In particular, both Form B 22A and Form B 22C showed a current monthly income of $12,906 (for annual income of $154,872), which all parties agree was in excess of the applicable state median income. Debtors deducted from this income monthly expenses of $14,655, resulting in a negative monthly disposable income of -$1,749.00. Debtors' expenses included $7,185 in monthly payments on two houses and a vehicle which they proposed to surrender pursuant to section 4 of their chapter 13 plan. Because the resulting disposable income was a negative figure, Debtors did not propose a five-year plan but instead proposed a six-month plan with plan payments of $889 a month, providing unsecured creditors a total of $4,300.60 for a yield of approximately four percent.

If the payments on the surrendered property were not deducted, Debtors could claim a statutorily allowed housing allowance of $1,245*fn3 and would have a positive monthly disposable income of $4,191. In that event, Debtors could pay the scheduled unsecured debt*fn4 in full over 24 months (if all disposable income were applied to the plan each month) or in full over 60 months (if Debtors applied less than half of their disposable income to the plan each month).

American Express Bank, FSB ("Amex"), the UST and the chapter 13 trustee ("Trustee")*fn5 (collectively, "Appellants") objected to confirmation of Debtors' plan. They contended that if Debtors did not deduct payments for surrendered property when calculating their monthly disposable income, Debtors would be able to pay a 100 percent dividend to all creditors.*fn6 Both the UST and Amex asserted that Debtors' plan was not proposed in good faith (thus violating section 1325(a)(3)) and that the deduction of expenses for surrendered collateral was contrary to Congress' intent in enacting BAPCPA. Trustee contended that section 1325(b)(2) requires a court to determine whether an expense is "reasonably necessary" and that section 1325(b)(3)'s incorporation of the means test calculation of section 707(b)(2) for determining the "amounts" of permissible expenses simply supplements section (b)(2) and does not replace or supersede it. The UST contended that section 707(b)(2)(A) does not permit the deduction of payments on debts secured by property surrendered or to be surrendered by Debtors.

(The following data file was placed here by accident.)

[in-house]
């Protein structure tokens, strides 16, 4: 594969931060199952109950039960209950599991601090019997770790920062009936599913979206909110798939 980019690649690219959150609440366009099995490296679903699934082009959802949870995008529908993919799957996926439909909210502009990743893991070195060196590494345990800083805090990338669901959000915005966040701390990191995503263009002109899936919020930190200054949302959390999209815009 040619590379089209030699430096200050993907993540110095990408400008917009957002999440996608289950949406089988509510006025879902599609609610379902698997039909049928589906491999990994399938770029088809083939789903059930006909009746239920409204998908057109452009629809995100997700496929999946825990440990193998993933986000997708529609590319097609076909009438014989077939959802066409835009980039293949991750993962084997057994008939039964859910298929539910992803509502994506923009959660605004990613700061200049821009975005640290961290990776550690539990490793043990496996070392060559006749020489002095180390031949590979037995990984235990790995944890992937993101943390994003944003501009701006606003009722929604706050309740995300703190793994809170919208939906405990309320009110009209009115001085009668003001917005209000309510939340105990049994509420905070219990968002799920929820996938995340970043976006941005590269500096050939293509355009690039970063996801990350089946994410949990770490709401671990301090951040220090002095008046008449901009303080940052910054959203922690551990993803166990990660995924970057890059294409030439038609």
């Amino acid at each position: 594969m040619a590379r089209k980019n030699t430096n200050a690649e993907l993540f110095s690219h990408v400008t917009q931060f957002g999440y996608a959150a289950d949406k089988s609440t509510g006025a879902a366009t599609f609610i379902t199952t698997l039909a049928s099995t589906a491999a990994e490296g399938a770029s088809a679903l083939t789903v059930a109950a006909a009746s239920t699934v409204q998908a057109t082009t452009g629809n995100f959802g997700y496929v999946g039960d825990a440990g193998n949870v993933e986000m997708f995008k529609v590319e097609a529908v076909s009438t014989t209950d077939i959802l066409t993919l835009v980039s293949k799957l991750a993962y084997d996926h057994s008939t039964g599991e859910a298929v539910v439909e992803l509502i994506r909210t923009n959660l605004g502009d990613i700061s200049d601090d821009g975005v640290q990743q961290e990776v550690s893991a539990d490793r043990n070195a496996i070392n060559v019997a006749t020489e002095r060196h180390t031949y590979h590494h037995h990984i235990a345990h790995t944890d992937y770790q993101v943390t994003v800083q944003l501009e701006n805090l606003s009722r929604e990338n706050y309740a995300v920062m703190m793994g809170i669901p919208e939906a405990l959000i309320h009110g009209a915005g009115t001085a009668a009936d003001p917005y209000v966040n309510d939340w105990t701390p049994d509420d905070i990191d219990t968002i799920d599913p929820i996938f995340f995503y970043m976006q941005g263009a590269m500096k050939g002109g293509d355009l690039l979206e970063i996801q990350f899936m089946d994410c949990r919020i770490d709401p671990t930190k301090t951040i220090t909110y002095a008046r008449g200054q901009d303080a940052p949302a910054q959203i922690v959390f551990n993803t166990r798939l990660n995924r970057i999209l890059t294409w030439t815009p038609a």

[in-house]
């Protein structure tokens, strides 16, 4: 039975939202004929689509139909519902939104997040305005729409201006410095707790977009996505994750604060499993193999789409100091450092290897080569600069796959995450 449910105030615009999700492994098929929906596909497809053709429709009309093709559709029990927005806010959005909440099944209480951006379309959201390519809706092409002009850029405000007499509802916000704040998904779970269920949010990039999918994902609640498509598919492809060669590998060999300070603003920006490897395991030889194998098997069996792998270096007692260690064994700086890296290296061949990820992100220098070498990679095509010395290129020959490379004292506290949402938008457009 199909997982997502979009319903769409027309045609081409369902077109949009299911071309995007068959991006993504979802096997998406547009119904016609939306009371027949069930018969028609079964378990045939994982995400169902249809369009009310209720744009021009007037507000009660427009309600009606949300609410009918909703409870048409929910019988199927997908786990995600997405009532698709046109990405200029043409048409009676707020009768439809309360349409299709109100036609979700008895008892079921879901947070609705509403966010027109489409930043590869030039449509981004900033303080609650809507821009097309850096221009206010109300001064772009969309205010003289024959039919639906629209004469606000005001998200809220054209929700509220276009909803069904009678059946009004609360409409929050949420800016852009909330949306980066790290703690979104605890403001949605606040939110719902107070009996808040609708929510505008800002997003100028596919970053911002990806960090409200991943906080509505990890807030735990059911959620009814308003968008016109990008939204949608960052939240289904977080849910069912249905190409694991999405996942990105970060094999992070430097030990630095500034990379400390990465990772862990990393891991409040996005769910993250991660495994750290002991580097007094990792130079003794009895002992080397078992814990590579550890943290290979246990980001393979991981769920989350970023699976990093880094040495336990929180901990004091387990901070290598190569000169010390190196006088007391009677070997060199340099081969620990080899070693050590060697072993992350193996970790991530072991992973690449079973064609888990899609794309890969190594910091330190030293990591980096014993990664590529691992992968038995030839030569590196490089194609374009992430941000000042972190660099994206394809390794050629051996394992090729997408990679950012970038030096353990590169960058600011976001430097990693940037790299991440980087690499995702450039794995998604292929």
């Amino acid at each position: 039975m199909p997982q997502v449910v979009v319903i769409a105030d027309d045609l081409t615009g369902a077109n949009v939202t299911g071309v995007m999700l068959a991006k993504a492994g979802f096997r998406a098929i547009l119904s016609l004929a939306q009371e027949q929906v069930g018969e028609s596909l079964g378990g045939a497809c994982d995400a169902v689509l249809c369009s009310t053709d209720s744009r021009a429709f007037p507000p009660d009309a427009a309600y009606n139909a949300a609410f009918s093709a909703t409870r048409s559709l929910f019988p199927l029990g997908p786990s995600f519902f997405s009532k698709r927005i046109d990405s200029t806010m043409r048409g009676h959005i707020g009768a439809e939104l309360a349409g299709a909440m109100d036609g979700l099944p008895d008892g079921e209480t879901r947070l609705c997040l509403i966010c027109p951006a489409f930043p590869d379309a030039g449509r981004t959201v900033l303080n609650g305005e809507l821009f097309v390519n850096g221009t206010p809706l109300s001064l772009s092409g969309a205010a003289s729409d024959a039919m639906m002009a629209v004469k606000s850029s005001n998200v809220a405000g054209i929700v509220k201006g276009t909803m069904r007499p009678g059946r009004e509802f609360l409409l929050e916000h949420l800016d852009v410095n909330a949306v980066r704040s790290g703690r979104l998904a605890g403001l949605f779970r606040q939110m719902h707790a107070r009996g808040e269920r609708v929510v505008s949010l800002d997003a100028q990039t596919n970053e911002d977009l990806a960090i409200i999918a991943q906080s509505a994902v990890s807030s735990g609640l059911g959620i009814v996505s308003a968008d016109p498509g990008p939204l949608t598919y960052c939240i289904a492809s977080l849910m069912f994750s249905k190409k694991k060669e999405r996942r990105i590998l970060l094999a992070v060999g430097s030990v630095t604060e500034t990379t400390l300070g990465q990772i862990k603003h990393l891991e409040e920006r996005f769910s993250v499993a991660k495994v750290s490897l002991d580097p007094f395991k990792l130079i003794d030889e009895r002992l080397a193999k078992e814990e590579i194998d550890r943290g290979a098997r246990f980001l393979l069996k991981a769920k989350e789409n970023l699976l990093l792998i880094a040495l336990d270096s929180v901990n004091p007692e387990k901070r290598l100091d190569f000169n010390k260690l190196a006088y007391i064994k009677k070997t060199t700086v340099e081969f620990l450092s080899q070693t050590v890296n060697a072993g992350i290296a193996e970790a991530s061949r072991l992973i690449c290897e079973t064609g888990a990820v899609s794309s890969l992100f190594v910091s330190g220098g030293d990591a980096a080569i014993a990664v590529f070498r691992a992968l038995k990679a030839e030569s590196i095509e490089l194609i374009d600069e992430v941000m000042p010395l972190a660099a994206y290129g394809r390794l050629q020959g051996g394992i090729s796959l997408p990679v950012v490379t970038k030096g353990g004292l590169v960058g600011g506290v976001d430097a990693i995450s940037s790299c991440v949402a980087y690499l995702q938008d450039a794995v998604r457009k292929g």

On November 14, 2008, the bankruptcy court entered an order overruling Appellants' objections to confirmation and a memorandum decision setting forth its findings of fact and conclusions of law. See In re Smith, 401 B.R. 469 (Bankr. W.D. Wash. 2008). Amex and the UST filed timely notices of appeal on November 24, 2008, commencing BAP Nos. 08-1311 and 1312, respectively. Trustee's predecessor filed a notice of appeal on November 25, 2008, commencing BAP No. 08-1313.*fn7

No order confirming Debtors' plan has been entered, so the order on appeal is interlocutory. On February 26, 2009, we sua sponte entered an order granting Appellants leave to appeal the interlocutory order overruling the objections to confirmation of Debtors' chapter 13 plan.*fn8 We also allowed Debtors to file a joint brief for all three appeals.

The case was argued before us on May 19, 2009. On August 14, 2009, the Ninth Circuit issued its Ransom decision.


In calculating their disposable income to be paid under their plans, may above-median income chapter 13 debtors deduct payments for collateral they are surrendering?


The bankruptcy court had jurisdiction under 28 U.S.C. § 157(b)(2)(L) and § 1334. We have jurisdiction under 28 U.S.C. § 158(a)(3), as we have granted leave to Appellants to appeal the interlocutory order overruling their objections to Debtors' chapter 13 plan.


The issue presented in these appeals is purely one of law and statutory construction; no factual dispute exists. "We review issues of statutory construction and conclusions of law, including interpretation of provisions of the Bankruptcy Code, de novo." Mendez v. Salven (In re Mendez), 367 B.R. 109, 113 (9th Cir. BAP 2007) (citing Einstein/Noah Bagel Corp. v. Smith (In re BCE W., L.P.), 319 F.3d 1166, 1170 (9th Cir. 2003)).


A. Overview

Section 1325(b)(1)(B) provides that if a trustee or unsecured creditor objects to confirmation of a chapter 13 plan, the court may not approve the plan unless, as of its effective date, the plan "provides that all of the debtor's projected disposable income to be received in the applicable commitment period beginning on the date that the first payment is due under the plan will be applied to make payments to unsecured creditors under the plan." 11 U.S.C. § 1325(b)(1)(B).